Overall, I greatly enjoyed the show and its accompanying movie conclusion The End Of Evangelion, in spite of some major technical and narrative flaws. The show’s producers were in dire financial straits by the end of its run, unable to even afford to produce animation frames, which is immediately obvious in the last few episodes when certain scenes feature still images for as long as a minute at a time. The attempts at humour in the show’s early run mostly fell flat for me, as did the episodes that merely reproduced the formulaic, monster-of-the-week format of shonen anime rather than subtly deconstructing it. By the end of the series, though, the show’s tone had taken a more serious turn, focused more on character than overarching plot, that resonated with me, particularly in terms of the insights it gave into its protagonists. The teenaged central cast, tasked with protecting humanity from invading “Angels” using the titular biomechanical Evangelions, felt real to me because of their responses to what, realistically, would be highly traumatic events.

Main protagonist Shinji Ikari, in particular, already suffers from low self-esteem  before being forced into war, and by The End Of Evangelion appears to be affected by full-blown depression and post-traumatic stress disorder. Similarly, the character of Asuka Soryu Langley is initially introduced as confident to the point of arrogance, and at first seems to be a brash, cheery girl in the vein of so many other anime heroines. But she too struggles with self-esteem issues and emotional repression. Having linked her self-worth to her performance in battle, she is devastated by defeat, lacerates herself for her failures and eventually succumbs to a mental breakdown. I appreciated that a fantastical science-fiction setting would devote this much attention to the consequences of its events upon the mental state of its characters. But these characters’ feelings of inadequacy and self-hatred were especially resonant to me as someone who has struggled with the same emotions for most of my life.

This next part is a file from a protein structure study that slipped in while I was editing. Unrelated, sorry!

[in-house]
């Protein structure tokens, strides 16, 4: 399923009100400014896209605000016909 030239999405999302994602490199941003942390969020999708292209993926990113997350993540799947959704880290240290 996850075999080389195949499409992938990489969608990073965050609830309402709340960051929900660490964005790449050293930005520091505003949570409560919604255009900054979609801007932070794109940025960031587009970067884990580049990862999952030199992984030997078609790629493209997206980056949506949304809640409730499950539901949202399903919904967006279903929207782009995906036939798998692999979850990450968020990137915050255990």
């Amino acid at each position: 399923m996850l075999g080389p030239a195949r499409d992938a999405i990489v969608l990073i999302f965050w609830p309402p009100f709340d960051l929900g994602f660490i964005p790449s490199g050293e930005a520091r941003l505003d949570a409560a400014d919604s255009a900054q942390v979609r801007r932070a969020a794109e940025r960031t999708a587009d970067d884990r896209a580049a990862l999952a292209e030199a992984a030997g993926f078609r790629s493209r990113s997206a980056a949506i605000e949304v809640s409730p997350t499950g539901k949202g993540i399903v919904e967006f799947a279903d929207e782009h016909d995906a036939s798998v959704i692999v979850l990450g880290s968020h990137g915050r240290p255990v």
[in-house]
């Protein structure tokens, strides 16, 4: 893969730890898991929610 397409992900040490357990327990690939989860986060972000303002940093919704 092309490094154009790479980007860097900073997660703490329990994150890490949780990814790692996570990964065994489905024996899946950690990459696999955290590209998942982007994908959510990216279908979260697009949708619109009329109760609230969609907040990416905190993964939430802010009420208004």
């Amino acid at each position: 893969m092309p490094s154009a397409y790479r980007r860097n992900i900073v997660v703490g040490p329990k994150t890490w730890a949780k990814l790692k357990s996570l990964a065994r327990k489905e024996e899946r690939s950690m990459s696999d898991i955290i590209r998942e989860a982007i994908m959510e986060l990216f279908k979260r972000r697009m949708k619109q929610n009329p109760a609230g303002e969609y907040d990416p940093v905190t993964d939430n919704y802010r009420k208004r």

It’s for a similar reason that the music of Gridlink strikes such a chord with me. Lyricist and vocalist Jon Chang has explicitly mentioned Evangelion as an inspiration (“It’s a really interesting theme which goes back to Evangelion, of characters who don’t like themselves; who don’t like their lives, and they really don’t like the world that much, but it is up to them to save the world”), and drew upon the imagery, themes and atmosphere of the series and other, similar anime and videogames to create a version of grindcore that retained the genre’s trademark furious anger, but also made room for the sadness and despair of these media’s central characters. The melancholy that accompanies the fury was more evident on Gridlink’s later releases, but their first album Amber Gray features a song directly inspired by Evangelion that balances the two on a knife edge. In just over half a minute, “Asuka” manages to neatly summarise the aforementioned Evangelion character’s emotional struggle, as well as some of the show’s central themes:

In the walls of your heart
I’ll always be no one
In the walls of ourselves
Kimochi Warui
No one hates you
as much as you hate yourself
in your own heart
Die

I can’t entirely explain why, but the “No one hates you/As much as you hate yourself” line in particular is tremendously evocative to me. To live with depression is to forever have that self-hatred accompany you. For myself in particular, the fact that you are always accompanied by yourself is what produces self-hatred. If you spend enough time with anyone you’ll grow frustrated with them at times. Being around myself at all times, and remembering the bad and hurtful things I have done, is a major reason I often hate myself. In the context of the rest of the lyrics, the line could be read as an accusation, an expression of frustration at someone’s depression from someone outside of it who does not understand how mental illness affects people. But it could also be read more positively, as an affirmation. Yes, self-hatred is a frequent feature of my mental state. But it is unlikely anyone in the world hates me to that extent- they don’t spend as much time with me, they don’t know all about me, they likely do not think about me unless I initiate contact somehow. In an odd way, I find it reassuring to hear Jon Chang scream that lyric, and to hear my mind screaming it back. I might not be able to remove self-hatred from my mind, but I can take some small comfort in the fact that others probably do not hate me as much as I think they do.

People, particularly my parents and other family members, sometimes ask me why I consume angry, despairing or melancholy media to the extent I do, with the implication that it is partially responsible for my emotional state. I wonder if it is precisely because it deals with the emotions I feel most regularly- anger, despair, depression, self-loathing- that things like Gridlink or Evangelion resonate with me. Or perhaps it’s because these things are skewed towards negative emotional states, that the inspirational messages I am able to take from them feel more real to me.